Presentation on theme: "Elearning, communities of practice and internationalisation Dr Karen McKenzie & Mr Tim Fawns Internationalisation of Pedagogy and Curriculum in Higher."— Presentation transcript:
Elearning, communities of practice and internationalisation Dr Karen McKenzie & Mr Tim Fawns Internationalisation of Pedagogy and Curriculum in Higher Education 2011
Content Context and Issues Identity & Learning Elearning and identity Example: developing online quandaries
Context The University of Edinburgh: 8000 students from 137 countries; > 350 student exchange agreements in Europe, Asia, North America and South America; growing number of jointly awarded PhD degree programmes in partnership with international universities; strategic aims of increasing the proportion of our students attending another international institution by 50%. Remix of Different Strokes by Abioa Lapite (CC BY-NC 2.0)Different Strokes
May include: Non-academic : racial discrimination, language problems, accommodation difficulties, separation reactions, dietary restrictions, financial problems, loneliness. Academic : Role/relationship with teacher, classroom interaction, assessment, language difficulties, learning style, academic writing conventions (From: Bailey, 2006). All these can factors impact on identity Issues faced by international students
There are a range of barriers to international students accessing the CofP of other countries; informal aspects of CofP can be harder to communicate online BUT aspects of elearning may facilitate the development of student identity for international students. elearning and identity Day 303: My Identity Day 303: My Identity by KatB Photography (CC BY-NC 2.0)
Day 303: My Identity Day 303: My Identity by KatB Photography (CC BY-NC 2.0) How can elearning promote identity shifts? Anonymous nature allows identity to be changed and explored. Asynchronous nature allows engagement by students who may not otherwise engage. Helps develop skills in alternative communication methods. Avatars, role-play and game informed learning activities can all facilitate shift in identity.
A possible approach…..? Creating elearning activities that: bridge the gap between CofP of the international student and that of the University/subject; enable an environment where mistakes wont impact negatively on student or anyone else; capture formal and informal culture that constitutes the practice of being e.g. a geography student, a historian, a lawyer etc; …
A possible approach…..? (cont.) … facilitate the identity shift that underpins learning in a particular subject; provide feedback and just in time information; allow for multiple routes and customisation to meet the needs of different students; are interesting and engaging, easy for students to use, cost effective and increase knowledge and skills.
Influences Work by Gee on the benefits of video games in education. Work by Lave & Wenger on communities of practice. Work by Begg & Macleod on game informed learning. Work by OShea on using clinical quandaries.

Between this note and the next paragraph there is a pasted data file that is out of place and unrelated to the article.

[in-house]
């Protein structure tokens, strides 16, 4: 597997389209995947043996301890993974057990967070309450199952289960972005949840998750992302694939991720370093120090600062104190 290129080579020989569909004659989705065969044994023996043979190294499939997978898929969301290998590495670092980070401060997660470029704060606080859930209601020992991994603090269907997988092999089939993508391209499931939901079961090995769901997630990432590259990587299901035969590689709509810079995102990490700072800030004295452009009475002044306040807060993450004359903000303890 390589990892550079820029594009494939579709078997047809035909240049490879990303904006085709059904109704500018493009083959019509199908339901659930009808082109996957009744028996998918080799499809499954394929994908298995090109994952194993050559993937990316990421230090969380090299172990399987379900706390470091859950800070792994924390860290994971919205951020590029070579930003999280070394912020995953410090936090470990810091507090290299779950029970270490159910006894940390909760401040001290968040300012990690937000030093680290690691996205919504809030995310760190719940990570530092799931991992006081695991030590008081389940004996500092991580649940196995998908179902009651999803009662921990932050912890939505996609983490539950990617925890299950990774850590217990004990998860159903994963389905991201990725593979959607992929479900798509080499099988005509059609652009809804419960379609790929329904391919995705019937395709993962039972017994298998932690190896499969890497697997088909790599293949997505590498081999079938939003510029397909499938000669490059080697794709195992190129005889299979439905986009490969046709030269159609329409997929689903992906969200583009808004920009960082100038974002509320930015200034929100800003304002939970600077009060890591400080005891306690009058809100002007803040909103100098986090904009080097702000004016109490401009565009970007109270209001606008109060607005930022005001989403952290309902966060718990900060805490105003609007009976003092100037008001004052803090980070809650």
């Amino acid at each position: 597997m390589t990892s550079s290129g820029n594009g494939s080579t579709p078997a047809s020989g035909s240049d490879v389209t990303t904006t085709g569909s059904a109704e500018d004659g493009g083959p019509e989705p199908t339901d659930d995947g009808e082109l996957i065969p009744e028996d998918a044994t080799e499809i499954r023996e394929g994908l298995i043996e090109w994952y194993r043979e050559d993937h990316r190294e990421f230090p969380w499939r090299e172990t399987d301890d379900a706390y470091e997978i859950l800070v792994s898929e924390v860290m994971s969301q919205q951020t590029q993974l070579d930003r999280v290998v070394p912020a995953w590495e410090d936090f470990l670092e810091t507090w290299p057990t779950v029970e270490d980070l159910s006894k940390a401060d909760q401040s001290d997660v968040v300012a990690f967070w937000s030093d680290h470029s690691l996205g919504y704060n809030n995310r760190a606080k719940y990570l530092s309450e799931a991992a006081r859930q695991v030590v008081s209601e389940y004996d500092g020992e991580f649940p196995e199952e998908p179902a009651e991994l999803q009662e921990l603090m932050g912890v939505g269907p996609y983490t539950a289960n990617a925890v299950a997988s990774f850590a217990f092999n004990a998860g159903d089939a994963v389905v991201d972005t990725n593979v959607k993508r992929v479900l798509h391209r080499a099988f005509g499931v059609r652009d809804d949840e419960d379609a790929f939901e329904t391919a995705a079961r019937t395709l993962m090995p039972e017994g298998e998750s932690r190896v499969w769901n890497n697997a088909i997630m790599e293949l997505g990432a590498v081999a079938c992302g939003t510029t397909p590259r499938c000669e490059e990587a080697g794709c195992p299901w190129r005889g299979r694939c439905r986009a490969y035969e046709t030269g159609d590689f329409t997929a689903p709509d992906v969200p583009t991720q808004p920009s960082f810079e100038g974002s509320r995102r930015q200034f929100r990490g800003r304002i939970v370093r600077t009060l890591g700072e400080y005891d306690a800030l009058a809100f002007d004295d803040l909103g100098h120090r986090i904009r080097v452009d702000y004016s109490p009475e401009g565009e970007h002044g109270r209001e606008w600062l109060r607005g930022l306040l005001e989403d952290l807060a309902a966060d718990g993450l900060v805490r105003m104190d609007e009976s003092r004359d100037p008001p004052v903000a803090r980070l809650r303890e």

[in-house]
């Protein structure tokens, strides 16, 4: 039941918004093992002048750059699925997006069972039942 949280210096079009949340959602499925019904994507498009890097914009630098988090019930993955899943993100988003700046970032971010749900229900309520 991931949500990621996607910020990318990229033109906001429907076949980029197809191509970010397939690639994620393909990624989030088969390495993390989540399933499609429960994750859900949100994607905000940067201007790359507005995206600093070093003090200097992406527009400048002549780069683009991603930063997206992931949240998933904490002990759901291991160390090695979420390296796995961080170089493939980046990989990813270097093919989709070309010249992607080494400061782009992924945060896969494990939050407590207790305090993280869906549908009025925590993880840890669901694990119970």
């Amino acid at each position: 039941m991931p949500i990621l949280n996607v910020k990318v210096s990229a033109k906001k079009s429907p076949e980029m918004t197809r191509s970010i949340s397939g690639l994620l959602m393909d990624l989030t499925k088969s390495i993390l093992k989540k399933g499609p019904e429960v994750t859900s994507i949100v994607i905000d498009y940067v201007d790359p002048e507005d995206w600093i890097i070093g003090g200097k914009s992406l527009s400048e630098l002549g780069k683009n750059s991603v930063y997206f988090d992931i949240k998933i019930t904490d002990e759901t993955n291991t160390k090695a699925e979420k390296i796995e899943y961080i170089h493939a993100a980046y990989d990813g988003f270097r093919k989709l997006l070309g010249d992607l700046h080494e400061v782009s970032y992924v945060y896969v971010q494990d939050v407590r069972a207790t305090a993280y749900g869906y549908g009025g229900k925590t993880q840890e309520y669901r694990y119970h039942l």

Identify the key learning objectives. Create an identity: locate within practice of the subject area/profession, create a relevant back story, ensure the game reflects real world constraints, create a safe space where mistakes can be made. Provide situated learning (e.g., embed the game in the context, ensure the decisions reflect real life decisions). The process
Provide feedback (unexpected feedback can be good!) Set knowledge gateways (only players who have obtained the required knowledge points can move to the next stage) Ensure that in order to win the game, the player must display authentic professionalism (i.e. act in accordance with rules of profession/subject area) The process (cont.)
Online Quandaries Have been used with trainee clinical psychologists, health staff, students and others. Significant increase in key knowledge. Significant increases in confidence. Rated by participants as interesting, useful and good learning tool.
Concluding points Elearning may offer particular benefits for introducing international students into a particular educational community of practice. Online quandaries offer one means of imparting key knowledge, facilitating an identity shift and creating a safe space to practice skills that can be adjusted to suit the needs of the learner.
References For further information see: McKenzie, K., OShea, C., McLeod, H & Begg, M. (2008) An evaluation of the effectiveness of online clinical Quandaries in promoting effective clinical decision making by trainee clinical psychologists. Journal of Practice Teaching in Social Work and Health, 8(2) 7-24(18). McKenzie, K. & Murray A.L. (2010) The role of e-Learning as a means of shaping professional identity in nurse education. Nursing Times, 105 (5), 17-19. McKenzie, K. & Fawns,T. (2011) Social networking, identity and professionalism in clinical psychology. Clinical Psychology Forum, 221, 46-49. McKenzie, K. & OShea, C. (2007) The Use of Online Clinical Quandaries in Professional Training. Learning Disability Practice, 10(7), 16-21.